Stephen King's latest release, If It Bleeds. It was well worth the wait! But then again - so is every book from King!
But then again, how can you imagine what a Stephen King tale is going to involve? For me, I love the delicious feeling I get when I crack the first page or listen to the first disc of a new King book. The possibilities are endless as is Stephen King's imagination.
If It Bleeds is a collection of four novellas - Mr. Harrigans Phone, The Life of Chuck, Rat, and the title story, If It Bleeds.
They're all excellent tales, but my hands down fave was If It Bleeds. Why? Because it's the return of Holly Gibney! Holly is a recurring character, most notably from the Mr. Mercedes novels as well as The Outsider. Holly is working predictable cases at the Finders Keepers Detective Agency when she sees news footage of a school bombing. But the reporter.....there's something, well....something wrong about him. And that's all I'm going to say. Sooooo good. I've always enjoyed Holly as she has grown through over the years. She still doubts herself, but is much stronger now. And this time, she's working alone. Do or die so to speak. The danger is palpable in this listen and had me staying up too late to finish it! (This is also where the book's title comes from - news jargon - If it bleeds, it leads). The reader for this story absolutely captured Holly's hesitancy and conveyed her new found determination. And he easily transmits the danger - and evil of the story.
In Mr. Harrigan's Phone, a young teen makes friends with a crotchety, old (and wealthy) neighbor. I really enjoyed their interactions and the relationship as it developed. But a gift from Craig to Mr. Harrigan seems to be the gift that keeps on giving.... Okay, I've heard the urban myths about this one, but King puts his own stamp on it - and will have you wondering....The reader for this one had just the right (and believable) voices for both characters. Lots of inflection and movement with the reading immerses the reader in the tale. And I liked the pacing of the narration.
The cover is clever - it may just look like a cat - but look at the nose area - yep, that's a rat. And the star of the next novella, Rat. You know the phrase - make a deal with the devil. But what about a deal with a rat? Uh huh, a wannabe novelist is desperate to finish a book. I think what was the most unsettling about this tale was the rat's voice and dialogue. Is the rat really talking to the writer? Or is it all in his head? The narrator for this one was excellent. The voice for the rat is calm and reasonable, which makes it all the more frightening. And the voice used for the would be novelist absolutely catches his hope, his incredulity and ultimately..... This reader was a clear speaker and easy to understand. His voice was just right for this tale.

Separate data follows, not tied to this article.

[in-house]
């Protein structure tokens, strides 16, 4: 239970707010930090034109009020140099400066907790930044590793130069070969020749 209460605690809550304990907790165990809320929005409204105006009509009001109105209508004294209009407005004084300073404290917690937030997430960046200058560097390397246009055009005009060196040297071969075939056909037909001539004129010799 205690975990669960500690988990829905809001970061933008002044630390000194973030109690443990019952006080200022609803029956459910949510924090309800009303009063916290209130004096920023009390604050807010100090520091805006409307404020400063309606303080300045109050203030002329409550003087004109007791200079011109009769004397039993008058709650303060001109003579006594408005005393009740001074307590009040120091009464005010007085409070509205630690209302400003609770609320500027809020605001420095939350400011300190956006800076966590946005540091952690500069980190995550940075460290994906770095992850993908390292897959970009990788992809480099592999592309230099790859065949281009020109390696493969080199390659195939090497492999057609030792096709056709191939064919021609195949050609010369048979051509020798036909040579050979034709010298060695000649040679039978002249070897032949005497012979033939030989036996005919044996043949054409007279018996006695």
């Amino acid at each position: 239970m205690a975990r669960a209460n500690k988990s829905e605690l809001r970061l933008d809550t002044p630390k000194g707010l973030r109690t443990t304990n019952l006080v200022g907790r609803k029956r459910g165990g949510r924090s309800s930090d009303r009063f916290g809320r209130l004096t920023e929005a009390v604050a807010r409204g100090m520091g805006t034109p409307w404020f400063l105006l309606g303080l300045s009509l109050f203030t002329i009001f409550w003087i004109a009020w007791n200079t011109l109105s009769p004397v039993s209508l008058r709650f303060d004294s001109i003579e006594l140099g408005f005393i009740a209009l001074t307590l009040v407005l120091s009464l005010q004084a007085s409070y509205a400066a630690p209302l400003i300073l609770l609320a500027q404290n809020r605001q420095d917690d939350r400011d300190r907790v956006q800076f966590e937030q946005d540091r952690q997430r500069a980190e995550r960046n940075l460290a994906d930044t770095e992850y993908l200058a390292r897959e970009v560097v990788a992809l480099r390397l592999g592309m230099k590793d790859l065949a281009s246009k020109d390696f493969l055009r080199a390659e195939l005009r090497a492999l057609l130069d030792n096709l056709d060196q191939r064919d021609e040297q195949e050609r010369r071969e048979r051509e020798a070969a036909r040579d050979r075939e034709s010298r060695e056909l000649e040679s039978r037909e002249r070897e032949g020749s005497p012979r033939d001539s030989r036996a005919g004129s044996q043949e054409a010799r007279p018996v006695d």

The Life of Chuck was interesting in it's presentation. It's told backwards in three acts, beginning with the end of the world (kinda spooky listening to this one in today's atmosphere...). Billboards are showing up everywhere thanking Chuck for his 39 years of service. Who is Chuck? Does he tie into the end of the world? Each acts goes a little bit further into the past until....well until the beginning and the end meet. In a way I hadn't imagined.The reader for this one had a nice little gravelly undertone that suited the mental image I was creating for Chuck. His voice was really expressive and definitely holds the listener's attention.
I chose to listen to If It Bleeds. I've said it before and I'll say it again. Listening draws the reader further into the story in my experience. (And this is one of the few books I would listen to again in the future.) The readers for this book were Will Patton, Danny Burstein and Steven Weber. Patton and Weber have both read King novels in the past. Hear for yourself - Listen to an excerpt of If It Bleeds. Oh, make sure you listen to the author's notes at the end - King talks about the inspiration for the novellas.
(For a real treat, here's a video of King himself reading from If It Bleeds.)